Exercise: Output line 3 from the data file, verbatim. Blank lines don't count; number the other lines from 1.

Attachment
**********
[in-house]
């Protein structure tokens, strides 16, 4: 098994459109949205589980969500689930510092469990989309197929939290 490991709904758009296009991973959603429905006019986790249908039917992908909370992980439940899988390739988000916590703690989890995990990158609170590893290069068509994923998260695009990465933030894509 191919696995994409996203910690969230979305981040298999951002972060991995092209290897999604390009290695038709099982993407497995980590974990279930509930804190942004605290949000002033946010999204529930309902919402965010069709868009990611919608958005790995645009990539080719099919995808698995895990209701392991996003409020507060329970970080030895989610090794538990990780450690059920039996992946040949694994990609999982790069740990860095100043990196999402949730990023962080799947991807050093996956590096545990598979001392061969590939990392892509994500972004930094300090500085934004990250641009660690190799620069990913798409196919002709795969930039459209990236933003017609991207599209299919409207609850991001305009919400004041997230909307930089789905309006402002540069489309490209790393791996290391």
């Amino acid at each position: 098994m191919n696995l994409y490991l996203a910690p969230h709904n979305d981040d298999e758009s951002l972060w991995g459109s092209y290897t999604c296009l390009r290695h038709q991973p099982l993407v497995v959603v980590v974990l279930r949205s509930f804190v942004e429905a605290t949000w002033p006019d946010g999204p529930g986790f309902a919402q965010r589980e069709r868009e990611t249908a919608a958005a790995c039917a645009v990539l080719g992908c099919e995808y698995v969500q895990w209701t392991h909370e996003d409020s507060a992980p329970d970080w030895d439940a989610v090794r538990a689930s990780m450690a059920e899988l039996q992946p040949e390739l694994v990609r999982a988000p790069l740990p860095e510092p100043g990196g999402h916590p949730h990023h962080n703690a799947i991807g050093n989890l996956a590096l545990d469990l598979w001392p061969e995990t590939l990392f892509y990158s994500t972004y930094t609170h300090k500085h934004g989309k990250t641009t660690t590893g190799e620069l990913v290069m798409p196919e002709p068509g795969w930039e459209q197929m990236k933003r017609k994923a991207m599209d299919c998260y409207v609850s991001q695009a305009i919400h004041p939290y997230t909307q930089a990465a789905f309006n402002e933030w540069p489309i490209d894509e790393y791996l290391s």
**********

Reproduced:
């Amino acid at each position: 098994m191919n696995l994409y490991l996203a910690p969230h709904n979305d981040d298999e758009s951002l972060w991995g459109s092209y290897t999604c296009l390009r290695h038709q991973p099982l993407v497995v959603v980590v974990l279930r949205s509930f804190v942004e429905a605290t949000w002033p006019d946010g999204p529930g986790f309902a919402q965010r589980e069709r868009e990611t249908a919608a958005a790995c039917a645009v990539l080719g992908c099919e995808y698995v969500q895990w209701t392991h909370e996003d409020s507060a992980p329970d970080w030895d439940a989610v090794r538990a689930s990780m450690a059920e899988l039996q992946p040949e390739l694994v990609r999982a988000p790069l740990p860095e510092p100043g990196g999402h916590p949730h990023h962080n703690a799947i991807g050093n989890l996956a590096l545990d469990l598979w001392p061969e995990t590939l990392f892509y990158s994500t972004y930094t609170h300090k500085h934004g989309k990250t641009t660690t590893g190799e620069l990913v290069m798409p196919e002709p068509g795969w930039e459209q197929m990236k933003r017609k994923a991207m599209d299919c998260y409207v609850s991001q695009a305009i919400h004041p939290y997230t909307q930089a990465a789905f309006n402002e933030w540069p489309i490209d894509e790393y791996l290391s």